Monday, August 8, 2022

Looking into the 2022 CrossFit Games...

So the 2022 NOBULL CrossFit Games are done.

Order has been restored, if with a helluva fascinating competition. Moreso than the last years when the leaders seemed to dominate the field. CrossFit commentators say this “bodes well for the sport,” which has always struck me as an odd conclusion. Like CrossFit is only a business or a sport aiming for professionalization. CrossFit is and always will be a grassroots community building fitness community to me, which professionalization and specialization hinder. All that said, I’m clearly ‘caught’ in the hoopla now, with my favorite athletes and curiosities to see who’s “up and coming.”


CrossFit Reykjavik didn’t do as well as they had hoped, I’m sure, but it was still fun to cheer them on. Annie Thorisdottir will always be my favorite, particularly as she approached Rich Froning in the normal CF post-competition ‘hug.’ That took class. He hardly gave her the time of day, not even a smile, which bears poorly on him. Competition and rivalry are marvelous, as long as there is respect. She held her end, he did not.

 Tia-Clair Toomey’s journey through the Games surprised me with its impact felt within me. It literally pained me to see the cameras focus on her during the progression event where she missed the 75 unbroken singles. It actually felt mean to me, defensive of her (shaking my head). I’m an egghead, after all, with little to no emotional investment in anything athletic. Yet I was relieved when her fitness clearly 'held up' over the 13 events.


Ricky Garard’s return was also complicated but interesting. How does redemption and/or forgiveness function in our world today, in a strong-knit community like CrossFit? He erred, got caught, and “paid his penalty” of four years.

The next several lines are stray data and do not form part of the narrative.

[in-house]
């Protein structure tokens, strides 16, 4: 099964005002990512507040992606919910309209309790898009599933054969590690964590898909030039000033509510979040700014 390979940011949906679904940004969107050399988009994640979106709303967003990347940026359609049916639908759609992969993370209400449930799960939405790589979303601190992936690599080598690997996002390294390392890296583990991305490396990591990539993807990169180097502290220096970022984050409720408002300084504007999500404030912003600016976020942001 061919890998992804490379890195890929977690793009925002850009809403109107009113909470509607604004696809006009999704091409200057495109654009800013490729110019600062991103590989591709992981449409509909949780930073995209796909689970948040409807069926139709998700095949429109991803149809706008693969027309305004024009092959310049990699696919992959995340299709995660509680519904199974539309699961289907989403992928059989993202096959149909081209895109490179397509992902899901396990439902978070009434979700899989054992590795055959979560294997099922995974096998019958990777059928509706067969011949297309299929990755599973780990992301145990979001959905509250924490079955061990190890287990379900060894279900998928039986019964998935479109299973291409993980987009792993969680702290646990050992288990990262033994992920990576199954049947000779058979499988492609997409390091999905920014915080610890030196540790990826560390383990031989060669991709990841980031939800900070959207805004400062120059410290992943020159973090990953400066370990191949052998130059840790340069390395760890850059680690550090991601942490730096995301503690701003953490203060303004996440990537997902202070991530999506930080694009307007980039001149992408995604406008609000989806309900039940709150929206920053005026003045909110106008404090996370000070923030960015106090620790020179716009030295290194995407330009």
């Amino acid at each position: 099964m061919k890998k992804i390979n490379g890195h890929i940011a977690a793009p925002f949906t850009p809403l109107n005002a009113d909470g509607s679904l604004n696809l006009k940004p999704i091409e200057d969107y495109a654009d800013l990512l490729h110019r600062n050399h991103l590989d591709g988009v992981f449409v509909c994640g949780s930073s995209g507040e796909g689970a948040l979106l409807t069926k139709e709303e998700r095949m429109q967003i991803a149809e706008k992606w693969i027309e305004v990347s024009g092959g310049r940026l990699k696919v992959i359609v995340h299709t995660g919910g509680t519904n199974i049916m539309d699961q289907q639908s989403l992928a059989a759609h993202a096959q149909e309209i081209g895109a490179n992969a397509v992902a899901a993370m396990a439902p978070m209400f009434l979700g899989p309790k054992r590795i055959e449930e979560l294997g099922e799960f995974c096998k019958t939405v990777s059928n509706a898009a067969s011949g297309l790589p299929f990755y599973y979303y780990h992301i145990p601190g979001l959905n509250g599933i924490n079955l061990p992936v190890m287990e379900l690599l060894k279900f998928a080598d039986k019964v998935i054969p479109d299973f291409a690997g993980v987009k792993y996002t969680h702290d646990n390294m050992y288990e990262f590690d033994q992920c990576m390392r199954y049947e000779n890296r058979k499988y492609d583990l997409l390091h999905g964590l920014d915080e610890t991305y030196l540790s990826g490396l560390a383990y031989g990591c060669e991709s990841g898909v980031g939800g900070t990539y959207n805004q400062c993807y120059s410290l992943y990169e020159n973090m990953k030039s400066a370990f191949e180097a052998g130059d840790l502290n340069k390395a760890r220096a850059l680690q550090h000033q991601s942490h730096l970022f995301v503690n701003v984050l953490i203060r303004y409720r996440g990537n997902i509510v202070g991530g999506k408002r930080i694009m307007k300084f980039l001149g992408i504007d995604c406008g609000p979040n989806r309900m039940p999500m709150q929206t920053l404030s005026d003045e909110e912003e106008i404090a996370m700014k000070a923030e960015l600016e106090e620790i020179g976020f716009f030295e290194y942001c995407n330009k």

I was morally supportive of his return to the Games. And then I found his attitude/voice in interviews irritating. I was glad that the podium landed as it did. I love that Justin Medeiros won the competition without ever winning a single event.


This is the first Games I’ve paid such close attention to the Teams competition, given Annie’s involvement. I find the road to success curious, as it involves much more team-building, communication, and communal strategizing than the straight-forward individuals’ competition(s). At the same time, it’s clear (at least in Mayhem Freedom) that the team-division is/was simply another vehicle for Rich Froning iconography. The other team-members’ names are not media-focused nor therefore memorable after any particular year. I was startled to hear that no Mayhem Freedom team has ever been the same, except Froning.


Annie’s move to create her own team from elite athletes around the world couldn’t give much time for the team-building, intuitive-perceptive movement of the parts as one whole. Particularly with such strong-willed folks that elite athletes would have to be. 

Seeing these two next to one another, I can see two familiar styles in contrast. One, a pretty old-school “train with the master in the toga” philosophy, surrendered to his charisma and will. Two, a convergence of expertise or elites that has less skill at the team-building, development of communal intuition & cohesion. Unless done over time, though I’d doubt CrossFit Reykjavik will be reconvening to train another year.

Though I didn’t enjoy the event itself as much, my favorite moment(s) happened in the Sand Bag Ladder. I loved seeing the community of elite athletes look with awe at Dani Speegle and the 250lb bag. At the 240# bag, one of the commentators gave voice to the community: “Okay…we’re clearly competing for second place here.” Loved that.

All in all, a good run through the Games, I thought. Even without Dave Castro at the helm. So the community evolves, grows, changes. As we all must. FUN.

I think my husband is glad the Games are over though. :) Now we can go on vacation together.

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